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Discussion Starter #1
We just got a 6 week old puppy, he's a lab/retriever.
After doing quite a bit of reading I realize he was taking from his mom way too soon.
Anyways he's a great dog... Normal puppy. Except one thing.. On occasions when we pick him up we will snap/growl/bark at us in an aggressive manner..

There area we live has no trainers so I've got to figure this out. We have a young child so we cannot have an aggressive dog!

Please help me fix this issue!
 

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Discussion Starter #2
Also we love him dearly and he's a great addition to our family, I just worry he's uncomfortable or I'm doing something to upset him..
 

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Discussion Starter #3
Anyone?? Ive been trying to find a trainer all day.. I'm so at a loss. I'd hate to have to give the puppy up...
 

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Lots of dogs don't like being picked up. I recommend not picking up your dog if he doesn't like it, and certainly not letting your child manhandle him. Is that the only time he acts "aggressive"? (I put that in quotes because it sounds like what he's really doing is trying to warn you that he doesn't like what you're doing.
 

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Our child is a baby and doesn't interact with the dog at all. Yes that is the only time ever! But we do have to pick him up to come back inside since he isn't able to climb the steps.
 

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I doubt he is actually being "aggressive" - puppies, esp. labs, are mouthy and well, they bite. they bark, growl, talk and yelp too. remember that a lot of noise is him communicating with you.

If you need to pick him up, make sure you are supporting him well and just do so. You can give a little tiny treat if you like.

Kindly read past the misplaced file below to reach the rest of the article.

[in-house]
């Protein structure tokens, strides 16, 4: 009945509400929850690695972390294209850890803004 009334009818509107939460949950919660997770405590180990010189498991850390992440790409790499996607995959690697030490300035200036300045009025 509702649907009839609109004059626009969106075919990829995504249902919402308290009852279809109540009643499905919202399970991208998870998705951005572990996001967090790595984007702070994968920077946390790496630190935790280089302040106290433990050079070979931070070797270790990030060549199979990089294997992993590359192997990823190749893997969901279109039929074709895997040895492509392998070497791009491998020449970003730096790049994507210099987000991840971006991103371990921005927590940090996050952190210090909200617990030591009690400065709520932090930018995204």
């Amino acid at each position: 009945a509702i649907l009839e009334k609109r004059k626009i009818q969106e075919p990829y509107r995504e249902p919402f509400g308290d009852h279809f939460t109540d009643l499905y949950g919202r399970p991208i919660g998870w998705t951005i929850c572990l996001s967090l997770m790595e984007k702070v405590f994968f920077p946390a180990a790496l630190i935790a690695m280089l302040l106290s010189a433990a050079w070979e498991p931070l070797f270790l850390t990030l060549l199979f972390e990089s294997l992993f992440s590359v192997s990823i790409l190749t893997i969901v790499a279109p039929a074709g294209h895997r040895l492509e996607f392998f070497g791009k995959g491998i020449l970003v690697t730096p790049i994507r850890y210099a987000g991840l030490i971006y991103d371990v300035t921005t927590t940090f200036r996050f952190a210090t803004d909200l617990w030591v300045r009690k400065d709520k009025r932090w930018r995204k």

A puppy that is mouthy and moody at 6 weeks is like an infant that cries, it is NORMAL.

Start teaching bite inhibition (read the stickies under the first time owners section), reward good behavior and redirect from bad behavior. Don't punish a growl, listen to what he is telling you.

You do have a long road ahead of you in some ways, as a lab puppy (like most puppies and maybe more so) is a TON of work. A puppy and a baby will be even more work. If you are ready to give up a 6 week old puppy for acting like a puppy, then you should be reading all you can now and really looking for a trainer for once your puppy is old enough to join a puppy class etc. Read up on socialization, until the pup gets all his shots you can carry him places to see the world.
 

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Discussion Starter #7
Thank you! I'm deff not ready to give up, I was more worried I was going to have an aggressive dog. What you are saying makes a lot of since. He's never bite aggressively. I feel like maybe he gets overly excited and when I go and pick him up he freaks because he doesn't want to stop?

I'm deff going to read those threads! I know it's going to be a lot of work but I always had animals as a child and the reward from them is so worth the work. I want to start of on the right foot and make sure I'm not doing anything to make it worse.


I guess I posted earlier when I was at a point of fusterating because I have no clue where to go. I have no trainers around here unless I travel three hours. It's so ridiculous!
 

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It's pretty common to read posts from people who are frustrated and stressed! You're not alone! :)

You already know 6 weeks was too early to leave mama. What this means is the little guy is missing out on learning puppy manners and bite inhibition from mama and siblings. So, you have to take care of this!

Very young puppies like this are not really "aggressive". BUT, they do have a lot of behaviors that people can misinterpret as aggression. In reality, it's a puppy that hasn't learned manners yet.

Growling is the only way dogs can communicate with us, since they don't have words to use. Growling can let you know something hurt them, or they are scared or uncomfortable. Once, when petting one of my dogs, she growled as I pet her "arm pit" area. When I checked it out, she had a pretty bad scratch that wasn't in plain sight. Growling can also let you know something makes them uncomfortable.